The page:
Fraud in the mail

Unemployment insurance application form

The Postal Inspection Service wants employees to be aware of a significant increase in scams that target unemployment benefits.

Taking advantage of the economic challenges resulting from the coronavirus pandemic, scammers are applying for benefits in other individuals’ names and addresses — including vacant and rental properties — to receive numerous unemployment checks at a time.

In many instances, individuals are unaware that they’re being used by scammers.

The Inspection Service wants mail carriers to watch out for:

• Multiple letters from one or more state unemployment agencies going to one address with names of individuals who don’t reside there;

• Customers concerned that they have received multiple letters from state unemployment agencies even though they haven’t applied for benefits; and

• Mail from state unemployment agencies sent to vacant homes or homes that are for sale.

If confronted by someone looking for unemployment checks, employees shouldn’t engage in an altercation. If necessary, the employee should call 911 and his or her immediate supervisor.

USPS employees who believe they may be victims of unemployment benefits fraud should:

• Report the incident to IdentityTheft.gov, which is managed by the Federal Trade Commission;

• Contact the three major credit bureaus to review their reports for anomalies;

• Inform their district’s human resources office;

• Report the fraud to their state’s unemployment office;

• File a report with the police department;

• Monitor their financial accounts;

• Alert the IRS; and

• Submit a fraud report by calling the National Center for Disaster Fraud at 866-720-5721.

USPS employees who suspect fraud should contact their immediate supervisor and the Inspection Service at 877-876-2455.

NPF marches on

Laptop screen displaying National Postal Forum logo

The National Postal Forum, the mailing and shipping industry’s largest annual conference, will hold an online event this year.

The theme for the May 3-4 forum is “In Tune With the Times: Orchestrating Our Future Together.”

Organizers said they decided to reshape the conference for an online audience after the coronavirus pandemic caused the cancellation of its in-person meeting for the second year in a row.

Postmaster General Louis DeJoy and other senior USPS leaders will open the forum with a discussion of Delivering for America, the Postal Service’s new 10-year plan.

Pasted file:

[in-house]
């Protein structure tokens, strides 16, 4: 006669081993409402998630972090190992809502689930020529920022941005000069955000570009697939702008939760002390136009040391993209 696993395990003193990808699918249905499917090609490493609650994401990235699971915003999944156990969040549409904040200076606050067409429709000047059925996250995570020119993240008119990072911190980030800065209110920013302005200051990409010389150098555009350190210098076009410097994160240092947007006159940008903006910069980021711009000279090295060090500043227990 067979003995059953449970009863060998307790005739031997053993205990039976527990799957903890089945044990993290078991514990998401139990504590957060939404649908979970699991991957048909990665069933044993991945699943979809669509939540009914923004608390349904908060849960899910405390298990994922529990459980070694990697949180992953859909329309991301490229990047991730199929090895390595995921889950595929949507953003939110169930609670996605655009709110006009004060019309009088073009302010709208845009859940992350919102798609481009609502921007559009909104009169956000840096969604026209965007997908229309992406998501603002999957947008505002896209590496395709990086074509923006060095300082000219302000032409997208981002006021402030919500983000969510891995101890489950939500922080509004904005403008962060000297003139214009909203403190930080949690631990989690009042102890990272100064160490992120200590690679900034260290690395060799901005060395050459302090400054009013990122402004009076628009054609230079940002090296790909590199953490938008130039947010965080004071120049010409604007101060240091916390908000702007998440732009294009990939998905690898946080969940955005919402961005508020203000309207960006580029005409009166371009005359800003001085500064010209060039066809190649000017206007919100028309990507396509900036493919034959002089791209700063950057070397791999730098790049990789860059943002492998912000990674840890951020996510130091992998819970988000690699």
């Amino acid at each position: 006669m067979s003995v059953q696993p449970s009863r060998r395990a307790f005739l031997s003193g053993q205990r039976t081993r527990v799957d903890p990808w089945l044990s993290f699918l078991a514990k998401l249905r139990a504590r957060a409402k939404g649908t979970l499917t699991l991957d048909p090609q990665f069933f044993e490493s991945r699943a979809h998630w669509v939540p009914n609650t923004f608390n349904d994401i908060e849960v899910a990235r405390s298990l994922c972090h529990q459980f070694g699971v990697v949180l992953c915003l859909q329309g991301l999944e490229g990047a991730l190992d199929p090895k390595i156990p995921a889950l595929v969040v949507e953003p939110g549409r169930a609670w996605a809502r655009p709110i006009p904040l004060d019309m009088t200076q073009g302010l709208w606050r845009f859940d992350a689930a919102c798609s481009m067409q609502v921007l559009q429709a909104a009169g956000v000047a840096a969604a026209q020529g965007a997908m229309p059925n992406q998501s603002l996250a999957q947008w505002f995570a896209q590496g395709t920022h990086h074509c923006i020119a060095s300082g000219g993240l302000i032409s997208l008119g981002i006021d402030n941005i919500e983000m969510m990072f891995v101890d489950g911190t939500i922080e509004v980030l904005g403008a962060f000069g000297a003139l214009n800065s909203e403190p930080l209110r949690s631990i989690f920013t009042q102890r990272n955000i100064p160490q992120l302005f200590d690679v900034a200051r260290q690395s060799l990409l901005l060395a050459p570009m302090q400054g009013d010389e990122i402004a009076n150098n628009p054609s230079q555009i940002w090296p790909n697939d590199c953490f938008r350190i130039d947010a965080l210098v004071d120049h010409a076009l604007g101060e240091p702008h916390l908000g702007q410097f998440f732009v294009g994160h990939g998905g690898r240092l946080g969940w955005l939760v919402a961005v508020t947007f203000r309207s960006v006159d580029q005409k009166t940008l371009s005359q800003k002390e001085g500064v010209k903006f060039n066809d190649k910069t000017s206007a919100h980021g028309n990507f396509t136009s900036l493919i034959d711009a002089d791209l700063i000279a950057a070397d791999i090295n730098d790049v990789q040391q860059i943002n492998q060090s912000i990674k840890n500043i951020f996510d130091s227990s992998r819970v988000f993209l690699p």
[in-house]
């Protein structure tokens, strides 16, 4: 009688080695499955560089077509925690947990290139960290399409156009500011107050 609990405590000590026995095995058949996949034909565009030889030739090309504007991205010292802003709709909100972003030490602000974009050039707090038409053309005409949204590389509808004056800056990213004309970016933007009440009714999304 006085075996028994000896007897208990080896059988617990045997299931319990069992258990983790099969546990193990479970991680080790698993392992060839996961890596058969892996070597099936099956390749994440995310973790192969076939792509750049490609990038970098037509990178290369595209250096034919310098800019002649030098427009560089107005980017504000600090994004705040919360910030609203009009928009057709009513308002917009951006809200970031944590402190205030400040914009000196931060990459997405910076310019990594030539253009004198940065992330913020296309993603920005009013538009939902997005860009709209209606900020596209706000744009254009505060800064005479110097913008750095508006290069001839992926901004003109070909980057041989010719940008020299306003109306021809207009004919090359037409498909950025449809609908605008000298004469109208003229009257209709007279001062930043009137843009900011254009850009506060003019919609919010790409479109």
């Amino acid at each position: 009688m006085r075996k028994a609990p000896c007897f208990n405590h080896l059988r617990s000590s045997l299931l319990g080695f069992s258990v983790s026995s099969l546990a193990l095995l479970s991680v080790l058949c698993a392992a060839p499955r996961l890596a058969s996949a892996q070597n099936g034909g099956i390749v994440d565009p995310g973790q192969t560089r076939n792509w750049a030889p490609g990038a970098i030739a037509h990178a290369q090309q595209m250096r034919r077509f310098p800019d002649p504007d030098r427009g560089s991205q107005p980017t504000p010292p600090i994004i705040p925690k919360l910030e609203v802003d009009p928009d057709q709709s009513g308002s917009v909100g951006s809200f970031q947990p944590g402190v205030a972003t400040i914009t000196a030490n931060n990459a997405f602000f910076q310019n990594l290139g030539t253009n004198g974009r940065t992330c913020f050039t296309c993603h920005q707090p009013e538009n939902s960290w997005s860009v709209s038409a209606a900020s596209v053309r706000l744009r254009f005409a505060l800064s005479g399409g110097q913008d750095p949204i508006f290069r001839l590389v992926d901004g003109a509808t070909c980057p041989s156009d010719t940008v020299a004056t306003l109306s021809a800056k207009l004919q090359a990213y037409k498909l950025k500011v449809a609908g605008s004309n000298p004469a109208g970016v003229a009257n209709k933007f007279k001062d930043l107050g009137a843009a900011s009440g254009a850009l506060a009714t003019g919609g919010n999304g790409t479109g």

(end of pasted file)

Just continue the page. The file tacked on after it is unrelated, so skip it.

Topics will include how the plan modernizes the organization while preserving six-day mail and seven-day package delivery, achieving financial sustainability and strategies for workforce stability, employee engagement, investment and innovation.

The agenda also includes workshops led by industry experts and USPS representatives who’ll discuss a variety of topics, including Informed Delivery, Informed Visibility, online shopping and shipping, and the international mail landscape.

Additional workshop topics will include safety and security, direct mail, economic relief during the pandemic and the future of remote work.

Registration is open at NPF.org. The cost is $149 for industry representatives; Postal Service employees who wish to participate should check with a manager or supervisor.

Quality tips

Two leads from a customer services supervisor have resulted in deals totaling almost $188,000 for the Postal Service.

Timothy Rose, of Northport, AL, passed along the tips through Submit a Lead, a program for employees who are not eligible to participate in the organization’s other lead-generation programs.

His first tip was about a customer that develops and ships electronic components.

Shanek Madison, an Alabama District business development specialist, and Priscilla Heffernan, a field sales representative, followed up with the customer and closed a shipping deal for $98,033 in new estimated annualized revenue for the Postal Service.

Rose’s second tip was about a customer that distributes chemical products for the health care industry.

Madison and Christopher Ritchey, a senior sales executive, followed up with the customer and closed a shipping deal for $89,600 in new estimated annualized revenue.

The combined $187,633 total counts toward the USPS Power of One campaign to raise revenue through sales leads from employees.

“Timothy’s high-quality leads ended up paying big dividends for USPS,” said Mary Anderson, small-business engagement director at USPS headquarters in Washington, DC. “If you have a lead, don’t hesitate to submit it. Your tip could end up making a huge difference for a customer.”

The Postal Service is encouraging as many employees as possible to submit at least one lead through any of its six lead programs by Sept. 30. The Small Business Sales team is tracking program participation rates through its weekly “Drive to 35” downloadable report.

The Small Business and Lead Generation Programs Blue page has more information about Customer Connect and the other employee lead programs: Business Connect, Clerks Care, Customer Connect, Mail Handlers, Rural Reach and Submit a Lead.